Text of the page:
Fukushima decontamination effort extended up to 3 years

December 24, 2013

By HIROHIKO NAKAMURA/ Staff Writer

The Environment Ministry has decided to extend state-run radiation removal work for some municipalities in Fukushima Prefecture by up to three years, according to a well-placed source.

The government has been doing decontamination work since 2012 in 11 municipalities where residents were forced to evacuate due to the accident at the Fukushima No. 1 nuclear power plant.

The ministry held talks with the municipalities on revising its original road map that called for decontaminating all the areas by the end of fiscal 2013. The source cited delays in the decontamination work as the reason for the revisions and said the ministry’s decision will be announced shortly.

The maximum of three-year extensions will affect the municipalities of Minami-Soma, Iitate, Kawamata, Katsurao, Namie and Tomioka.

The decontamination effort was completed in the city of Tamura in June. The municipalities of Naraha, Okuma and Kawauchi are scheduled, barring unforeseen problems, to be completed by March 31, which closes out fiscal 2013.

For Futaba, which hosts the crippled nuclear plant with the town of Okuma, the decontamination effort is still in the planning stages due to the high levels of radiation there. No date on when the work there will finish has been determined.

The reasons given for the delays include the differing degrees of contamination in the individual municipalities, which range from below 20 millisieverts annually to 50 millisieverts, and the lack of progress in building intermediate facilities to store the recovered radioactive debris.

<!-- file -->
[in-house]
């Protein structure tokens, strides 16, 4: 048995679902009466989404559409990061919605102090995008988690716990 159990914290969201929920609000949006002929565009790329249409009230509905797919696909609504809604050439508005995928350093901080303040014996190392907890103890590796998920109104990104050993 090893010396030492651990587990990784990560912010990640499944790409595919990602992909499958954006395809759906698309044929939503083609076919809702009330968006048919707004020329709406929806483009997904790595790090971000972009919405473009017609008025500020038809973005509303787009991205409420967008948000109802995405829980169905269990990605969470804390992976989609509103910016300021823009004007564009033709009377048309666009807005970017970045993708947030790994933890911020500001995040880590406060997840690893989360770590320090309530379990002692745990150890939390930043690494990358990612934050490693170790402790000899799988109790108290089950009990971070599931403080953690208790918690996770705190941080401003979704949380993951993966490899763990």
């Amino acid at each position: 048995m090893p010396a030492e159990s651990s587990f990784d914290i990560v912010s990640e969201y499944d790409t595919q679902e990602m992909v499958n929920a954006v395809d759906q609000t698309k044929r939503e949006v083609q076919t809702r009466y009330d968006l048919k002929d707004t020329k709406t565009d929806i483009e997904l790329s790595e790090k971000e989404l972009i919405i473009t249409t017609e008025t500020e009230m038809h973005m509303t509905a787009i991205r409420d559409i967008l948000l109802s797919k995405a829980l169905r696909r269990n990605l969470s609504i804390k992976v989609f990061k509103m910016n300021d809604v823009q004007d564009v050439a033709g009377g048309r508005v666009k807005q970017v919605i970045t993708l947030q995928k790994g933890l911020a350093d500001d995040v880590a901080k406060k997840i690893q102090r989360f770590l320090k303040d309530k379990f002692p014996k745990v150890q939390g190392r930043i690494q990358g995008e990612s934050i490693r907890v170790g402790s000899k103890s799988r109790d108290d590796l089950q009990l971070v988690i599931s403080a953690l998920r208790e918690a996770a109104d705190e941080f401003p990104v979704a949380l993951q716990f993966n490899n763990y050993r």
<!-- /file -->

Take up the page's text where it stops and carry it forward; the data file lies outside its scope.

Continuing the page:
By HIROHIKO NAKAMURA/ Staff Writer
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Soil contaminated by radiation is stored on a temporary basis in the grounds of a junior high school in the town of Tomioka, Fukushima Prefecture, in November. (Takuro Negishi)

Soil contaminated by radiation is stored on a temporary basis in the grounds of a junior high school in the town of Tomioka, Fukushima Prefecture, in November. (Takuro Negishi)

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  • Soil contaminated by radiation is stored on a temporary basis in the grounds of a junior high school in the town of Tomioka, Fukushima Prefecture, in November. (Takuro Negishi)

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